Scoffing junk food makes you want to eat more?
Scientists claim to have finally revealed why scoffing junk food actually makes one eat more --it destroys the brain`s ability to control one`s appetite.
London: Scientists claim to have finally revealed why scoffing junk food actually makes one eat more --it destroys the brain`s ability to control one`s appetite.
A new study has found that fatty food destroys the brain cells that control weight, leading to a vicious circle of obesity, a finding which may explain why it`s so hard for fat people to shift the pounds, the `Daily Mail` reported.
For their study, the scientists fed rats what they described as a "typical high-fat American diet" and found they had doubled their calorie intake three days later.
Further study showed they also had an inflammation in hypothalamus, the part of brain containing neurons that control body weight. This inflammation stopped a few days later but then recurred after four weeks.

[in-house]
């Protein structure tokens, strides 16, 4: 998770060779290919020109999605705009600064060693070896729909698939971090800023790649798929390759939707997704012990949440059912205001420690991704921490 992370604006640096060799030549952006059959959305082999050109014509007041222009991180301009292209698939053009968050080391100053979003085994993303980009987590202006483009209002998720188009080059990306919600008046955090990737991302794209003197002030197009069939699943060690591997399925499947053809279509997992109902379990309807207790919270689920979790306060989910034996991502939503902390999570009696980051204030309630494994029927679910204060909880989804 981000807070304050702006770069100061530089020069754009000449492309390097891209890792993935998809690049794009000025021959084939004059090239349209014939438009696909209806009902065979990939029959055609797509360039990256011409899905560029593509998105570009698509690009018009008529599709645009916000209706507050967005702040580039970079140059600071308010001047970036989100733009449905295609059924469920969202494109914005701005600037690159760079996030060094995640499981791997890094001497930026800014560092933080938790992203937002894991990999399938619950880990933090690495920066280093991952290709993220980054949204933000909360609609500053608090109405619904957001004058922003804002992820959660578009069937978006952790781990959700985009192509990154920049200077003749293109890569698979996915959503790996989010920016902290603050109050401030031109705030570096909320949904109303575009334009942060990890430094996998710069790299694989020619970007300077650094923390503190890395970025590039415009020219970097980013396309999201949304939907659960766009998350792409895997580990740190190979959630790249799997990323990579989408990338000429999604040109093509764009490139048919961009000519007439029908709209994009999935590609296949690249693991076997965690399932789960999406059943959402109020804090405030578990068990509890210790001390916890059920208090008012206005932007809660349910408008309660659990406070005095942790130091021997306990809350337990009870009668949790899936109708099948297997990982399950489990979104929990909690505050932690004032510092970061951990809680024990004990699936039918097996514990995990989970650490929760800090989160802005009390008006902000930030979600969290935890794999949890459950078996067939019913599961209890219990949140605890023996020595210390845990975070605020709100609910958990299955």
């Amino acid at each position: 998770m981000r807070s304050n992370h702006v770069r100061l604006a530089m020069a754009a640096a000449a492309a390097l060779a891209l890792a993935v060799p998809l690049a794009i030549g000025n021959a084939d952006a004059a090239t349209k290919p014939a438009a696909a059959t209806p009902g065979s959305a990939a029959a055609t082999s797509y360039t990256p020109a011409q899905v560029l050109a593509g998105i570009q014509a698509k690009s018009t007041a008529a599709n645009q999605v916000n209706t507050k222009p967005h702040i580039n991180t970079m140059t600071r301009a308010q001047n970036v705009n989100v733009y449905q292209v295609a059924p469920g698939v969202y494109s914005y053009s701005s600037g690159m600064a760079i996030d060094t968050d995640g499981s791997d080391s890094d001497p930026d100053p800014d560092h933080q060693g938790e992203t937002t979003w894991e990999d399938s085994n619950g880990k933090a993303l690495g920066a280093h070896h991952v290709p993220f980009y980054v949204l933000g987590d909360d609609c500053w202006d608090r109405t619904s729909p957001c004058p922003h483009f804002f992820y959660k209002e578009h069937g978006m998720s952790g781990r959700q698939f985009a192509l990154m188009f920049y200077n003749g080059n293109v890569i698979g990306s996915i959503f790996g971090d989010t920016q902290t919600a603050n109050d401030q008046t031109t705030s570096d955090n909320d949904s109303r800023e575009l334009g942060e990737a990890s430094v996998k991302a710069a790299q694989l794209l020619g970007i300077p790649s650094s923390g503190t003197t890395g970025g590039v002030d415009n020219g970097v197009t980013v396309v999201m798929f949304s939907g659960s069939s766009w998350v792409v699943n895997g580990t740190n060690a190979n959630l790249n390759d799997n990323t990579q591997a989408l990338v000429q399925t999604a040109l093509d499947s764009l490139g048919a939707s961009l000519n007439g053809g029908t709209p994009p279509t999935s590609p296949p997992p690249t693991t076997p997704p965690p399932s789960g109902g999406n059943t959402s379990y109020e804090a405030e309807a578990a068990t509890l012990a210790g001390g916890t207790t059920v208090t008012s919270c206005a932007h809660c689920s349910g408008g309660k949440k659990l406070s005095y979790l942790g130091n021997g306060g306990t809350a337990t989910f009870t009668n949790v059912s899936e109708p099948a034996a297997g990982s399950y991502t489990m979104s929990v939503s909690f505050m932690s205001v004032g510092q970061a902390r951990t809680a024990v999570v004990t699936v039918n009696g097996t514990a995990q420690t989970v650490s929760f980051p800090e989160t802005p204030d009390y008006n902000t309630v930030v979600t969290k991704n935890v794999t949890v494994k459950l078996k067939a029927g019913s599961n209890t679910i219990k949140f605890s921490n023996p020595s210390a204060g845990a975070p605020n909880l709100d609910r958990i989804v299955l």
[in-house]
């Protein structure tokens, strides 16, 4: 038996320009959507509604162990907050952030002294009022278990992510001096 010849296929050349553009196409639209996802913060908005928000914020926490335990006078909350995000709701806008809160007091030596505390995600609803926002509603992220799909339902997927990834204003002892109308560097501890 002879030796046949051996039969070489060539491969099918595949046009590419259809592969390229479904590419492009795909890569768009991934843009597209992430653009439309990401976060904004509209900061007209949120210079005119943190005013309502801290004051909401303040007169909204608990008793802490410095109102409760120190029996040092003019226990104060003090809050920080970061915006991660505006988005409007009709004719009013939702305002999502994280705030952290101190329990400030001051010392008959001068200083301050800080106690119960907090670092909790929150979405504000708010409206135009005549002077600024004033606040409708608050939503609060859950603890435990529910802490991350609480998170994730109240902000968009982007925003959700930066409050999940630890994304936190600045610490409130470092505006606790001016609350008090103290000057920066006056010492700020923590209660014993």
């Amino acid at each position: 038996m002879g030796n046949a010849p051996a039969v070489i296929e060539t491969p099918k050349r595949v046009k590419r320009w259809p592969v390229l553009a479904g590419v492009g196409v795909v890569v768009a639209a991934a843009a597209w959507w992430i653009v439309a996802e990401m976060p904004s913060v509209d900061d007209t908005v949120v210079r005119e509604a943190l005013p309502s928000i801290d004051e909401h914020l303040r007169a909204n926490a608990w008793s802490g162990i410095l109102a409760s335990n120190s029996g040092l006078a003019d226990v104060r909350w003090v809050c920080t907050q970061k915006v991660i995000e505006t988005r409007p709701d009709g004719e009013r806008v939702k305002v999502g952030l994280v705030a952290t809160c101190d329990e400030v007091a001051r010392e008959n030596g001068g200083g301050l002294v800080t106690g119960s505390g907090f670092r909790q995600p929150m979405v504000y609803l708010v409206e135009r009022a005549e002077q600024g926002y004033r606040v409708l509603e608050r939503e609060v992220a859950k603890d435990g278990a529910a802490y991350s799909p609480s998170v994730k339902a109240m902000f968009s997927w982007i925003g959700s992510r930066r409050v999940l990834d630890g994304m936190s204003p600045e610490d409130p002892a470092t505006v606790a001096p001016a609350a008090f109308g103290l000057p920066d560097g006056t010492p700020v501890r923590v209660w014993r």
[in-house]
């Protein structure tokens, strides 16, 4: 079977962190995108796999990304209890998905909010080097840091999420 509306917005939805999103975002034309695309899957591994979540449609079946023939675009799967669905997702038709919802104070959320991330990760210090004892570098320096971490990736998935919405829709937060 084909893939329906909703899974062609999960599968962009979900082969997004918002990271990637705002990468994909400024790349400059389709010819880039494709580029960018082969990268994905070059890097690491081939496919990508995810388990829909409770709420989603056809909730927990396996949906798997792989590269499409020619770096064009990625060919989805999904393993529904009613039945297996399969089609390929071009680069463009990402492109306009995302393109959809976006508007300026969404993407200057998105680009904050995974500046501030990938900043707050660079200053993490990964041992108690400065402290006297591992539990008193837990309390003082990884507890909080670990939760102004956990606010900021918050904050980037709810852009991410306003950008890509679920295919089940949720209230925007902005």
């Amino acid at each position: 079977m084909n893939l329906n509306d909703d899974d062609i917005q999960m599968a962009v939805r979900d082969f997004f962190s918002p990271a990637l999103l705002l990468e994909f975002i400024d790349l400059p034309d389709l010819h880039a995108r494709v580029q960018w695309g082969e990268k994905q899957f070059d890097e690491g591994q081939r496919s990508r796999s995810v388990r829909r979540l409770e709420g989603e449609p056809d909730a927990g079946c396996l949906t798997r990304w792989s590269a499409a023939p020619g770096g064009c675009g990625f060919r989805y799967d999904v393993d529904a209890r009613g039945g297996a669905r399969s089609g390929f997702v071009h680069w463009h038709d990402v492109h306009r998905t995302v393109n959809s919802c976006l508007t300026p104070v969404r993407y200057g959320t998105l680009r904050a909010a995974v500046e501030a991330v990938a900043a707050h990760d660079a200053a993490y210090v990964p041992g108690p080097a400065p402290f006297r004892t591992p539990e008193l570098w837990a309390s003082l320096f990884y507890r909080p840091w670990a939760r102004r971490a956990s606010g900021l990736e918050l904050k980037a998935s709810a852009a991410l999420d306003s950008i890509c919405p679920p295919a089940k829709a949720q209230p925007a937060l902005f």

Lead researcher Dr Joshua Thaler at the University of Washington in Seattle, said that they also detected a healing response to brain injury called gliosis. "Gliosis is thought to be the brain equivalent of wound healing and is typically seen in conditions of neuronal injury, such as stroke.
"We speculate that the early gliosis that we saw may be protective response that fails over time. We also detected damage to and eventual loss of critical weight-regulating neurons," he said.
Dr Thaler added: "The possibility that brain injury may be a consequence of the over consumption of a typical American diet offers a new explanation for why sustained weight loss is so difficult for most obese to achieve.
"It is not yet clear whether this presumed neuronal injury is permanent, but it may contribute to weight gain. If medicines can be designed that limit neuron injury during over-eating they may be effective in combating obesity epidemic."
The findings have been recently presented at the Endocrine Society`s 93rd annual meeting in Boston.